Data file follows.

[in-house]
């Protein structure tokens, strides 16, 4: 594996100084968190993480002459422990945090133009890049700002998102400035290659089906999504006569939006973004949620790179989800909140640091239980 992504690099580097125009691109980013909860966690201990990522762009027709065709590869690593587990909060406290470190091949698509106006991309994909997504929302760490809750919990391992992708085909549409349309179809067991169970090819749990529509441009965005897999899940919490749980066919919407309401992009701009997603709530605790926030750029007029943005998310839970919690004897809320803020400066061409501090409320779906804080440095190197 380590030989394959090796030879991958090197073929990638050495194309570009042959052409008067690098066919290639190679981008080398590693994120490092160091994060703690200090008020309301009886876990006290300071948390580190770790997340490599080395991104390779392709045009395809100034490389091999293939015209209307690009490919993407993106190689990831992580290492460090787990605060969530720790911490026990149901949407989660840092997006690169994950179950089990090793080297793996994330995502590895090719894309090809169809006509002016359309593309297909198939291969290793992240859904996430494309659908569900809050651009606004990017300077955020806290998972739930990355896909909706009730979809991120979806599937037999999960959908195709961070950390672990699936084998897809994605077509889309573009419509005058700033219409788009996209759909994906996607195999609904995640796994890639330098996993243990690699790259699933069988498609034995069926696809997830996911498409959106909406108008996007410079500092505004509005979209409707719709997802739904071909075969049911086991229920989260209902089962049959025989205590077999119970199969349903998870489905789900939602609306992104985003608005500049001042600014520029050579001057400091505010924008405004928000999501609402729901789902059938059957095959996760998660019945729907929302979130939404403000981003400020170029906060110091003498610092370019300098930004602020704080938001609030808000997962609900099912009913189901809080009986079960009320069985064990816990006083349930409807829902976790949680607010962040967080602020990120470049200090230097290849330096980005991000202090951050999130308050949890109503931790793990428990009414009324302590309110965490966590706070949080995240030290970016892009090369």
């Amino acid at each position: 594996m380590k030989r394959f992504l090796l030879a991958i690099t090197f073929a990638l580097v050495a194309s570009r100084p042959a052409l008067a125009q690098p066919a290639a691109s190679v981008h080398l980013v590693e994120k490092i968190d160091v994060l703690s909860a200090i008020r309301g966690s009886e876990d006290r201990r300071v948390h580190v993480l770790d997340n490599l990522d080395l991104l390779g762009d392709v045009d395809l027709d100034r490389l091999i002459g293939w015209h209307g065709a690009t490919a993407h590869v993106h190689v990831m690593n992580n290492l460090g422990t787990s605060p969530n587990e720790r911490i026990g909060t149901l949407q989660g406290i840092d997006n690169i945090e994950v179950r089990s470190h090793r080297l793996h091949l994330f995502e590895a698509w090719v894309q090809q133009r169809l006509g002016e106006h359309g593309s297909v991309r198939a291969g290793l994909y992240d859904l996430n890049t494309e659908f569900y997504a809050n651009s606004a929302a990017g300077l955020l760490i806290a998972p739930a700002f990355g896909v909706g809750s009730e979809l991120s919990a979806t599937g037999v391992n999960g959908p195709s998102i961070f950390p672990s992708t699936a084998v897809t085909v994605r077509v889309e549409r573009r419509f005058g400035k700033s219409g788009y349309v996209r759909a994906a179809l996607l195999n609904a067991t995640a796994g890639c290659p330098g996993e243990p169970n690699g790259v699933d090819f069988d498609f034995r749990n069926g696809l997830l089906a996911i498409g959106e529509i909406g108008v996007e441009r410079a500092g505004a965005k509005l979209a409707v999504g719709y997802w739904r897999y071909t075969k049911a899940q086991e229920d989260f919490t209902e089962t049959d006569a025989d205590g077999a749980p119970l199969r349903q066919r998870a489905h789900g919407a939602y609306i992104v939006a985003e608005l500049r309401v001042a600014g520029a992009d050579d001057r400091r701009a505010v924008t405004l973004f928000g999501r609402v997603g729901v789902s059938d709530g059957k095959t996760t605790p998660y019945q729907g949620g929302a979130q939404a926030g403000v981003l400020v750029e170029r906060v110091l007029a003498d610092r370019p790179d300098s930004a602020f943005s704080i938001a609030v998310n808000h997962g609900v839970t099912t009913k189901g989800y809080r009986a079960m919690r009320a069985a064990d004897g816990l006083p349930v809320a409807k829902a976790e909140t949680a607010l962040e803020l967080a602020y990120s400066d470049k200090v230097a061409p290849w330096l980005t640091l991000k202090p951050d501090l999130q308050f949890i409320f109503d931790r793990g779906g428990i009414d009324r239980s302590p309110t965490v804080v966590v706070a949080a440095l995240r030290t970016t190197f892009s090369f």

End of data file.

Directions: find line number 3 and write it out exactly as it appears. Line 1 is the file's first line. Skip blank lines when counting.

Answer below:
């Amino acid at each position: 594996m380590k030989r394959f992504l090796l030879a991958i690099t090197f073929a990638l580097v050495a194309s570009r100084p042959a052409l008067a125009q690098p066919a290639a691109s190679v981008h080398l980013v590693e994120k490092i968190d160091v994060l703690s909860a200090i008020r309301g966690s009886e876990d006290r201990r300071v948390h580190v993480l770790d997340n490599l990522d080395l991104l390779g762009d392709v045009d395809l027709d100034r490389l091999i002459g293939w015209h209307g065709a690009t490919a993407h590869v993106h190689v990831m690593n992580n290492l460090g422990t787990s605060p969530n587990e720790r911490i026990g909060t149901l949407q989660g406290i840092d997006n690169i945090e994950v179950r089990s470190h090793r080297l793996h091949l994330f995502e590895a698509w090719v894309q090809q133009r169809l006509g002016e106006h359309g593309s297909v991309r198939a291969g290793l994909y992240d859904l996430n890049t494309e659908f569900y997504a809050n651009s606004a929302a990017g300077l955020l760490i806290a998972p739930a700002f990355g896909v909706g809750s009730e979809l991120s919990a979806t599937g037999v391992n999960g959908p195709s998102i961070f950390p672990s992708t699936a084998v897809t085909v994605r077509v889309e549409r573009r419509f005058g400035k700033s219409g788009y349309v996209r759909a994906a179809l996607l195999n609904a067991t995640a796994g890639c290659p330098g996993e243990p169970n690699g790259v699933d090819f069988d498609f034995r749990n069926g696809l997830l089906a996911i498409g959106e529509i909406g108008v996007e441009r410079a500092g505004a965005k509005l979209a409707v999504g719709y997802w739904r897999y071909t075969k049911a899940q086991e229920d989260f919490t209902e089962t049959d006569a025989d205590g077999a749980p119970l199969r349903q066919r998870a489905h789900g919407a939602y609306i992104v939006a985003e608005l500049r309401v001042a600014g520029a992009d050579d001057r400091r701009a505010v924008t405004l973004f928000g999501r609402v997603g729901v789902s059938d709530g059957k095959t996760t605790p998660y019945q729907g949620g929302a979130q939404a926030g403000v981003l400020v750029e170029r906060v110091l007029a003498d610092r370019p790179d300098s930004a602020f943005s704080i938001a609030v998310n808000h997962g609900v839970t099912t009913k189901g989800y809080r009986a079960m919690r009320a069985a064990d004897g816990l006083p349930v809320a409807k829902a976790e909140t949680a607010l962040e803020l967080a602020y990120s400066d470049k200090v230097a061409p290849w330096l980005t640091l991000k202090p951050d501090l999130q308050f949890i409320f109503d931790r793990g779906g428990i009414d009324r239980s302590p309110t965490v804080v966590v706070a949080a440095l995240r030290t970016t190197f892009s090369f």